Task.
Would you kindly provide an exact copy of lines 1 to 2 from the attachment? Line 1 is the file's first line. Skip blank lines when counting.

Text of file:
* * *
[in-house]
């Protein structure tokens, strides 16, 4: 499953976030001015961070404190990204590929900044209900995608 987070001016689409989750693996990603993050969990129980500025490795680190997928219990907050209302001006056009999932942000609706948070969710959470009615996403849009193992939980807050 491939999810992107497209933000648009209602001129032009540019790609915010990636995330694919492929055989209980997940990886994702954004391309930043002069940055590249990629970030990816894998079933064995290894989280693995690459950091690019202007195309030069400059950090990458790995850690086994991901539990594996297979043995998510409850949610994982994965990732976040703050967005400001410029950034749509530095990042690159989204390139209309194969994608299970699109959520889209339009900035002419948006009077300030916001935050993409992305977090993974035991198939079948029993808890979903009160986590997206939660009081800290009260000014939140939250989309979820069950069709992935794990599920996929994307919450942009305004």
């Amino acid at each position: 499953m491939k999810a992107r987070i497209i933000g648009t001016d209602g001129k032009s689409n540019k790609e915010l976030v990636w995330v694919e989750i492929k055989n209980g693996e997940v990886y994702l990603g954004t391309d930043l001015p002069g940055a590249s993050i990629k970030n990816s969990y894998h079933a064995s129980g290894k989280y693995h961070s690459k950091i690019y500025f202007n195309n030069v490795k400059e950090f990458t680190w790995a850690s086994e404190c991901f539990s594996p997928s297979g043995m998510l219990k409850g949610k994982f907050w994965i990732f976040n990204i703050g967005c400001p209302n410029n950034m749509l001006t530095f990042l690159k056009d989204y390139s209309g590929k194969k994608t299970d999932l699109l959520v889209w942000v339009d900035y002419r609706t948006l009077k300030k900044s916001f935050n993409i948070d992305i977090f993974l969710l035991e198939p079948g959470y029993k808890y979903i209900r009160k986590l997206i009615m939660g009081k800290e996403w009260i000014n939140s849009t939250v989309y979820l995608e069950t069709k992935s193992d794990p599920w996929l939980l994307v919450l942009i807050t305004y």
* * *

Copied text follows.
[in-house]
């Protein structure tokens, strides 16, 4: 499953976030001015961070404190990204590929900044209900995608 987070001016689409989750693996990603993050969990129980500025490795680190997928219990907050209302001006056009999932942000609706948070969710959470009615996403849009193992939980807050 491939999810992107497209933000648009209602001129032009540019790609915010990636995330694919492929055989209980997940990886994702954004391309930043002069940055590249990629970030990816894998079933064995290894989280693995690459950091690019202007195309030069400059950090990458790995850690086994991901539990594996297979043995998510409850949610994982994965990732976040703050967005400001410029950034749509530095990042690159989204390139209309194969994608299970699109959520889209339009900035002419948006009077300030916001935050993409992305977090993974035991198939079948029993808890979903009160986590997206939660009081800290009260000014939140939250989309979820069950069709992935794990599920996929994307919450942009305004």